Top UAE banks ‘face tough 2009 on provisions’
Dubai, July 29, 2009
Downbeat prospects for the UAE’s economy, combined with provisions as a result of debt trouble at two Saudi conglomerates is likely to dampen profits of the UAE's biggest banks for the remainder of 2009, analysts say.
Second-quarter results of top lenders in Abu Dhabi and Dubai, the two wealthiest emirates of the seven that make up the UAE, have shown that provisions eroded an otherwise healthy income from traditional sources.
Analysts say provisions for bad loans will remain a key issue in the following quarters in the UAE and other parts of the Arab side of the Gulf, the world's top oil exporting region.
'Non-performing loans and provisioning have significantly increased during Q2 and will probably continue to do so in Q3 with a direct impact on banks' profitability,' Cyril Garbois, banking consultant for A.T. Kearney Middle East said.
'They (UAE banks) are now facing the second wave of the crisis, linked to the deterioration of credit quality both on the retail and the corporate segments,' said Garbois.
Regulators and bankers in the region are trying to address the fallout of the debt restructuring at Saudi Arabia's Saad Group and Ahmad Hamad Algosaibi & Bros. In the UAE, the central bank has required banks to provide for 50 per cent and 75 per cent of exposure to the two groups, respectively, in the next two years.
The UAE economy's is slowing down after the global financial crisis sent oil prices tumbling from a near $150 peak in mid-2008. It could even contract by the end of year, after booming for several years due to record oil prices.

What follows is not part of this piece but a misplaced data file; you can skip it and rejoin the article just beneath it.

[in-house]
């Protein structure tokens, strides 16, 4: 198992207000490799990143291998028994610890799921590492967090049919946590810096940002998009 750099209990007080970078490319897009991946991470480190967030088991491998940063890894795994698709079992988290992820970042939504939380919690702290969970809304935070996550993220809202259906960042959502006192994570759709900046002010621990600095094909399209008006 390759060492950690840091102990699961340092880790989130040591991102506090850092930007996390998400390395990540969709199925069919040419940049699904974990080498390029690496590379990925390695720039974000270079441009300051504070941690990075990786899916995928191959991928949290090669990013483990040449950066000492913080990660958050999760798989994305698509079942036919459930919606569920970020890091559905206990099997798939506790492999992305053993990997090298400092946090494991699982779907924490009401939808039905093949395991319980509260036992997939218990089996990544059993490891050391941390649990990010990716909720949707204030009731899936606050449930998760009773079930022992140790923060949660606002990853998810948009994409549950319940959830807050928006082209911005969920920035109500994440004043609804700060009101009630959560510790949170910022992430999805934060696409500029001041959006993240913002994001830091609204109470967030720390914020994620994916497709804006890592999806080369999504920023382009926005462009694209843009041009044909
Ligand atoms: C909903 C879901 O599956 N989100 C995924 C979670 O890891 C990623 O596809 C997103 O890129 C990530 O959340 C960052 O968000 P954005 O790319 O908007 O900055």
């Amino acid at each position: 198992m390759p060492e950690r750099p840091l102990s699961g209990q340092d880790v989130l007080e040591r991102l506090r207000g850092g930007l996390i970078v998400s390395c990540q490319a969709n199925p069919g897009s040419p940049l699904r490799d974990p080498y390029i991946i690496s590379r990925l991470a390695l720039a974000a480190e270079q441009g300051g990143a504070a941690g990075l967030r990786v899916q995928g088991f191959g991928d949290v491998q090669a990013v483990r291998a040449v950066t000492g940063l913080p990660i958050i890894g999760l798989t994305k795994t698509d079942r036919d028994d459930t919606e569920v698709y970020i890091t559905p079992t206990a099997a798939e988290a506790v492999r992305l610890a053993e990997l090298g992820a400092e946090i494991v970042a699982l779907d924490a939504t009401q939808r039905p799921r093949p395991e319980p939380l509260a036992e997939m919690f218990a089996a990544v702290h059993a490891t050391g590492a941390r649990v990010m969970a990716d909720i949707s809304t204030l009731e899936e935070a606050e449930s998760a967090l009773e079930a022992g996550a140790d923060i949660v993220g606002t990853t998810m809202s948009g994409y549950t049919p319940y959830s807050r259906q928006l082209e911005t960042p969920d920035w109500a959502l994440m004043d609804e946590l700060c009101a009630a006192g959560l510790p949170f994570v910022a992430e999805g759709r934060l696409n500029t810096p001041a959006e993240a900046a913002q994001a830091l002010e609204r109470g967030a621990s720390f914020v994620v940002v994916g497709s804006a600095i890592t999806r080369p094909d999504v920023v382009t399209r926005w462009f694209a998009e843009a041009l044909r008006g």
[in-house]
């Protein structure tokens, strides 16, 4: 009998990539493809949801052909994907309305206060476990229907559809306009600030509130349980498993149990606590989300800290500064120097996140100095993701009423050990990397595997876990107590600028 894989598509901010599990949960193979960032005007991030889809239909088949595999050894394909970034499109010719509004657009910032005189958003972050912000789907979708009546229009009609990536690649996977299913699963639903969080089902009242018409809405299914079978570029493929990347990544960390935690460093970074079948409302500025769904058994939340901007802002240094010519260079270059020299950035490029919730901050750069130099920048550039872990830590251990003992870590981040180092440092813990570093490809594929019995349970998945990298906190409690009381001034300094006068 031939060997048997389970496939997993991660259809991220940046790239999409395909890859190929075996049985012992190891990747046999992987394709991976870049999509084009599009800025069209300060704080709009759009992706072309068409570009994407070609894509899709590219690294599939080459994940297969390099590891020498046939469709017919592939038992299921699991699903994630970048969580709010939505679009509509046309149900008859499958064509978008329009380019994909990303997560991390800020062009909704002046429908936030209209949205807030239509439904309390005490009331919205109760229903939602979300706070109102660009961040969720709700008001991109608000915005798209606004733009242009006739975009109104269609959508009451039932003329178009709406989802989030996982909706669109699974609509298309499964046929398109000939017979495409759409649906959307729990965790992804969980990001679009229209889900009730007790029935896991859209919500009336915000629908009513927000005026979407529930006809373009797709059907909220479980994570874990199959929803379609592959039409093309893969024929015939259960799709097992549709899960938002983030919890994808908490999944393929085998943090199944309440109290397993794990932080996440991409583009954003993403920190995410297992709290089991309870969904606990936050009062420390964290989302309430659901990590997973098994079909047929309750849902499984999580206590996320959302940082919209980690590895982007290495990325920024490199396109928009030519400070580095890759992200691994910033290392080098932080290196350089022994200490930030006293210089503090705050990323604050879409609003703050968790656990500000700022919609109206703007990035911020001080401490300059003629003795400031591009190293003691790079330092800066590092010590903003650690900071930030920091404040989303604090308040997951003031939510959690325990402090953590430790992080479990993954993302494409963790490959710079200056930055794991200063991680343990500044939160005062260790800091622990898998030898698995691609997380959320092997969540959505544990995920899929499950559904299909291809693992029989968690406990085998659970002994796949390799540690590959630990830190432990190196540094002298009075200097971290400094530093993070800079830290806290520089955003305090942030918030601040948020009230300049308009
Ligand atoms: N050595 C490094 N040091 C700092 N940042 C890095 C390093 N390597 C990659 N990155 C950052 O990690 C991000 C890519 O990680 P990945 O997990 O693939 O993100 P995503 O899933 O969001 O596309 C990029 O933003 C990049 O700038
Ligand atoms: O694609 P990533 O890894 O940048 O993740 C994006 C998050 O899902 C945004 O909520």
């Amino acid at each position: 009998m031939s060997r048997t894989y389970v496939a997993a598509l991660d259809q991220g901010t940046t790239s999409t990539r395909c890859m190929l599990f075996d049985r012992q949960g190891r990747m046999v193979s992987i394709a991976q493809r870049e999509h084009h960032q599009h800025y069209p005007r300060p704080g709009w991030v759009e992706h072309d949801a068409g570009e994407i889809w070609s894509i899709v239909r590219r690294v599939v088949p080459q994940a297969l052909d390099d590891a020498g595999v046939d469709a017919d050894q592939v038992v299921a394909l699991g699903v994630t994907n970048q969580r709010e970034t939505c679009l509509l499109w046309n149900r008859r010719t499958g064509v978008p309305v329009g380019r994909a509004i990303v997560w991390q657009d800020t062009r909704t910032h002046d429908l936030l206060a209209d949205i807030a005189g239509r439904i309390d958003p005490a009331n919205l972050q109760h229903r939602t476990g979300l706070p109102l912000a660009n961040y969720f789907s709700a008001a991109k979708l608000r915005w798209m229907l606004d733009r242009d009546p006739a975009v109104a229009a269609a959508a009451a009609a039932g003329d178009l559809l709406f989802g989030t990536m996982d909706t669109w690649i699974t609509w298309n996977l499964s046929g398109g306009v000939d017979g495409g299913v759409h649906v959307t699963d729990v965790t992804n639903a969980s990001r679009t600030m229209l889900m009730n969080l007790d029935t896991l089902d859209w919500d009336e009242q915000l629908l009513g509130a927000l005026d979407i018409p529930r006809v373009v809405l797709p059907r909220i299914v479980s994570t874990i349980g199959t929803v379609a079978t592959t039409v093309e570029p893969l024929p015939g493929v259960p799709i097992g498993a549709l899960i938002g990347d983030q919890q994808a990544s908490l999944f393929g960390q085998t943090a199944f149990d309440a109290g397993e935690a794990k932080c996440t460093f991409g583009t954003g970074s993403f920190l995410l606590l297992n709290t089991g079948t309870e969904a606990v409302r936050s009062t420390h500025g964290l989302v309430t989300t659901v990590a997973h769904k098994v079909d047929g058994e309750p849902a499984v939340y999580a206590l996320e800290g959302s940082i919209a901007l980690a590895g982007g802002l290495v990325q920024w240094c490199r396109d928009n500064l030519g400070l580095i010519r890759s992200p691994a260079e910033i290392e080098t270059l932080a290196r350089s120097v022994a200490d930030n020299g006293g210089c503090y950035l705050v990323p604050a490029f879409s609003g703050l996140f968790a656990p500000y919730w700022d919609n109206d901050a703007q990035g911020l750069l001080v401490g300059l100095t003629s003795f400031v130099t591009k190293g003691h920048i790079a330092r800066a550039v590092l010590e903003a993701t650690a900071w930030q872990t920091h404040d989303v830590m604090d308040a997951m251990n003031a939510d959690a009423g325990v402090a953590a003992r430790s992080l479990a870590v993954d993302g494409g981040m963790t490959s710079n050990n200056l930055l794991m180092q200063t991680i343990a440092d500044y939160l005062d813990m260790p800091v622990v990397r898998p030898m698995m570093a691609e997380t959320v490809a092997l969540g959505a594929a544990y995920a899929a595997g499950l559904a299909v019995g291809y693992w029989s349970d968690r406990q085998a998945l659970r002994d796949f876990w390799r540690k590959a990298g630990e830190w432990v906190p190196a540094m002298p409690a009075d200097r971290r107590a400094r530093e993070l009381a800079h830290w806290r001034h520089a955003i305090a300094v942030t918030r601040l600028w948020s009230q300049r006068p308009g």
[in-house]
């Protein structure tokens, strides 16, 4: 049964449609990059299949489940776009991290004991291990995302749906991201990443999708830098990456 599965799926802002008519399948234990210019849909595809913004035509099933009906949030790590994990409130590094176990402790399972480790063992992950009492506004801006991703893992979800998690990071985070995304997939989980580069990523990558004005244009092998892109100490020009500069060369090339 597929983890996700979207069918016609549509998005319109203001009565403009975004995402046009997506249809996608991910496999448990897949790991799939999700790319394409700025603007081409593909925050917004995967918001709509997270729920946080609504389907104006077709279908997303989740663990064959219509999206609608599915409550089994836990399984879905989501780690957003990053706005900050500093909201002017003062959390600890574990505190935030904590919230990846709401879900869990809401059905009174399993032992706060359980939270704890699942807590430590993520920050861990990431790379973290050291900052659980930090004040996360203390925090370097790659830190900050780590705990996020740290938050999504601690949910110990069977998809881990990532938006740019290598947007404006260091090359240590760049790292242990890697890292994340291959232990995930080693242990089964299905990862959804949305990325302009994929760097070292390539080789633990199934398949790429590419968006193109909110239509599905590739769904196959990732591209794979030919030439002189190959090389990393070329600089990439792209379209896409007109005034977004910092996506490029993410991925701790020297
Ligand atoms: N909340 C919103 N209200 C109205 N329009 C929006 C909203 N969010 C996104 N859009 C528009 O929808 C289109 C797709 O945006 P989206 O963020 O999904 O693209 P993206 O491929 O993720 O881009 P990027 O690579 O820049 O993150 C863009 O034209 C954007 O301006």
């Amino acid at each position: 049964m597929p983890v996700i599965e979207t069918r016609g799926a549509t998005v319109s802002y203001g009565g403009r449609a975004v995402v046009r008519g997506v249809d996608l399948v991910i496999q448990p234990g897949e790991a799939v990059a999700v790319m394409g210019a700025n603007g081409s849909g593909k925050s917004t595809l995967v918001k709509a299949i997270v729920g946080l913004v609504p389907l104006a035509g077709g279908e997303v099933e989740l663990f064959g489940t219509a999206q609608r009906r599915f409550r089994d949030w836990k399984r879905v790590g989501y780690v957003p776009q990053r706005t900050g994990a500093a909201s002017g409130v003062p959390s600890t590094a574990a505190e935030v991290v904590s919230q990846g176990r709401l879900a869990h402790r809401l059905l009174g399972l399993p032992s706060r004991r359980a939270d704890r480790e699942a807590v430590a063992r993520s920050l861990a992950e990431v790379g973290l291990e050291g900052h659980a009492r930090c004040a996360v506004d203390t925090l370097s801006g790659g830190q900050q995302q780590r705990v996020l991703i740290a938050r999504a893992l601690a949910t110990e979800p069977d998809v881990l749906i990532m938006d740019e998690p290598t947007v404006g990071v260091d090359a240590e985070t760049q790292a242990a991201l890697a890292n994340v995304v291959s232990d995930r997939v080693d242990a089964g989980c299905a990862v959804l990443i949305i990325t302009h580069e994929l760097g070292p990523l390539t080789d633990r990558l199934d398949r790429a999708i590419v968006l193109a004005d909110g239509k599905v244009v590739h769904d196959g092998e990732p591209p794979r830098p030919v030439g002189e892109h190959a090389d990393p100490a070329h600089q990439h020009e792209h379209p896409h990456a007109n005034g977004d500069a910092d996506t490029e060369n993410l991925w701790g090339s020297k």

The downturn, as in the rest of the world, is triggering an increase in corporate and retail loan defaults. Ratings agencies have warned loan defaults could jump as much as four times because of falling property prices and the economic slowdown.
But in addition, banks are struggling with the fallout of the financial dispute in neighbouring Saudi Arabia.
Dubai's Emirates NBD, the region's biggest bank by assets, said on Monday that its second-quarter provisions were more than four-fold higher than the same period last year.
The bank's chief financial officer Sanjay Uppal has indicated that earnings would remain under pressure for the remainder of 2009 and that non-performing loans could peak to 2.5 per cent in 2010.
National Bank of Abu Dhabi, the country's largest lender by market value, on Tuesday said it took Dh500 million ($136.1 million) in provisions in the first half of 2009 from Dh145 million in the same period in 2008.
The high level of provisioning at Emirates NBD and NBAD is part of a wider trend across the region, analysts said.
'Given the current economic conditions, we expect banks across the sector to see asset quality issues in retail as well as corporate books,' banking analyst Janany Vamadeva at HC Brokerage said.
According to investment bank Shuua Capital, Emirates NBD faces several challenges by the end of the year, including 'continuing limited assets' growth' and 'uncertainties regarding evolution of NPLs (and related provisions) by year-end.'
In the second quarter, Emirates NBD took a Dh1.15 billion hit in net impairment losses on financial assets.
'We believe the combination of lower margins, limited scope for continued growth in funded and non-funded business lines and deteriorating economic conditions in Dubai -- especially real estate, construction and retail loans -- will continue to impact the bottom line (at Emirates NBD),' Deepak Tolani, banking analyst at Al Mal Capital said.
Emirates NBD's results raise some concerns, as the bank is the first where provisioning has 'jumped significantly above our expected trend,' EFG Hermes analysts said.
Emirates NBD 'was the first bank to substantial
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